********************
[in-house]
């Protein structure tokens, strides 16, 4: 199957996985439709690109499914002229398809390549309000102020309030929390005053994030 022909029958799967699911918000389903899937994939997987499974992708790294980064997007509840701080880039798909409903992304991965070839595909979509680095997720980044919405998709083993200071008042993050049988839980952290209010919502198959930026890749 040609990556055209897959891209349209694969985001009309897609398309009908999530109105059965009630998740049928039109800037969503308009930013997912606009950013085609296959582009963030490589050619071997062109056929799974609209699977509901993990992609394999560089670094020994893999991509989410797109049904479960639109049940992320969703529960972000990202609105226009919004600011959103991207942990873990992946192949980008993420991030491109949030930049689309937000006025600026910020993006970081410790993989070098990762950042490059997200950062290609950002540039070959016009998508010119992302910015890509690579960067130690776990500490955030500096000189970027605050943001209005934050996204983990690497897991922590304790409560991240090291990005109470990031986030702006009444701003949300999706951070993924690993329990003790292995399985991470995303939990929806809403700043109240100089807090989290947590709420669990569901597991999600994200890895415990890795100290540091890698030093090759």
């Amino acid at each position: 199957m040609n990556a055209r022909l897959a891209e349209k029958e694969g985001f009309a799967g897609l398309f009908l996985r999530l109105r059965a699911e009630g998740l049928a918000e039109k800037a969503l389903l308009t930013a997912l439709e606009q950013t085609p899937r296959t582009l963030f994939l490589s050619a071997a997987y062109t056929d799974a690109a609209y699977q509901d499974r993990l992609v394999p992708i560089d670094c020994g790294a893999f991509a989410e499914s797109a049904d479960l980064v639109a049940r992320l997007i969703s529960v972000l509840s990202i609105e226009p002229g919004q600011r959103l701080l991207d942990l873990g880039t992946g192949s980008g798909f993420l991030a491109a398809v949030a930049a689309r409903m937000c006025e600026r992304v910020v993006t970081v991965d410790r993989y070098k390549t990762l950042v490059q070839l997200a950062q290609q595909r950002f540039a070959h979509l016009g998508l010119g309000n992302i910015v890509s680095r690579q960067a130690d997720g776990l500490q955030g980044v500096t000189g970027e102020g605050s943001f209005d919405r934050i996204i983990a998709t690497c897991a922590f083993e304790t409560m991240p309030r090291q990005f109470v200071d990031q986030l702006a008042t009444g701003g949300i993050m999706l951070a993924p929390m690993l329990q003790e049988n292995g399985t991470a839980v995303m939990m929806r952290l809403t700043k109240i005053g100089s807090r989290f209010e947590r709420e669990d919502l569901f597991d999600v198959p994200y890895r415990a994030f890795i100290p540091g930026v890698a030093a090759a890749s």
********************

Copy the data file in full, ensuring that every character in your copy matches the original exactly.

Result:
[in-house]
């Protein structure tokens, strides 16, 4: 199957996985439709690109499914002229398809390549309000102020309030929390005053994030 022909029958799967699911918000389903899937994939997987499974992708790294980064997007509840701080880039798909409903992304991965070839595909979509680095997720980044919405998709083993200071008042993050049988839980952290209010919502198959930026890749 040609990556055209897959891209349209694969985001009309897609398309009908999530109105059965009630998740049928039109800037969503308009930013997912606009950013085609296959582009963030490589050619071997062109056929799974609209699977509901993990992609394999560089670094020994893999991509989410797109049904479960639109049940992320969703529960972000990202609105226009919004600011959103991207942990873990992946192949980008993420991030491109949030930049689309937000006025600026910020993006970081410790993989070098990762950042490059997200950062290609950002540039070959016009998508010119992302910015890509690579960067130690776990500490955030500096000189970027605050943001209005934050996204983990690497897991922590304790409560991240090291990005109470990031986030702006009444701003949300999706951070993924690993329990003790292995399985991470995303939990929806809403700043109240100089807090989290947590709420669990569901597991999600994200890895415990890795100290540091890698030093090759």
């Amino acid at each position: 199957m040609n990556a055209r022909l897959a891209e349209k029958e694969g985001f009309a799967g897609l398309f009908l996985r999530l109105r059965a699911e009630g998740l049928a918000e039109k800037a969503l389903l308009t930013a997912l439709e606009q950013t085609p899937r296959t582009l963030f994939l490589s050619a071997a997987y062109t056929d799974a690109a609209y699977q509901d499974r993990l992609v394999p992708i560089d670094c020994g790294a893999f991509a989410e499914s797109a049904d479960l980064v639109a049940r992320l997007i969703s529960v972000l509840s990202i609105e226009p002229g919004q600011r959103l701080l991207d942990l873990g880039t992946g192949s980008g798909f993420l991030a491109a398809v949030a930049a689309r409903m937000c006025e600026r992304v910020v993006t970081v991965d410790r993989y070098k390549t990762l950042v490059q070839l997200a950062q290609q595909r950002f540039a070959h979509l016009g998508l010119g309000n992302i910015v890509s680095r690579q960067a130690d997720g776990l500490q955030g980044v500096t000189g970027e102020g605050s943001f209005d919405r934050i996204i983990a998709t690497c897991a922590f083993e304790t409560m991240p309030r090291q990005f109470v200071d990031q986030l702006a008042t009444g701003g949300i993050m999706l951070a993924p929390m690993l329990q003790e049988n292995g399985t991470a839980v995303m939990m929806r952290l809403t700043k109240i005053g100089s807090r989290f209010e947590r709420e669990d919502l569901f597991d999600v198959p994200y890895r415990a994030f890795i100290p540091g930026v890698a030093a090759a890749s």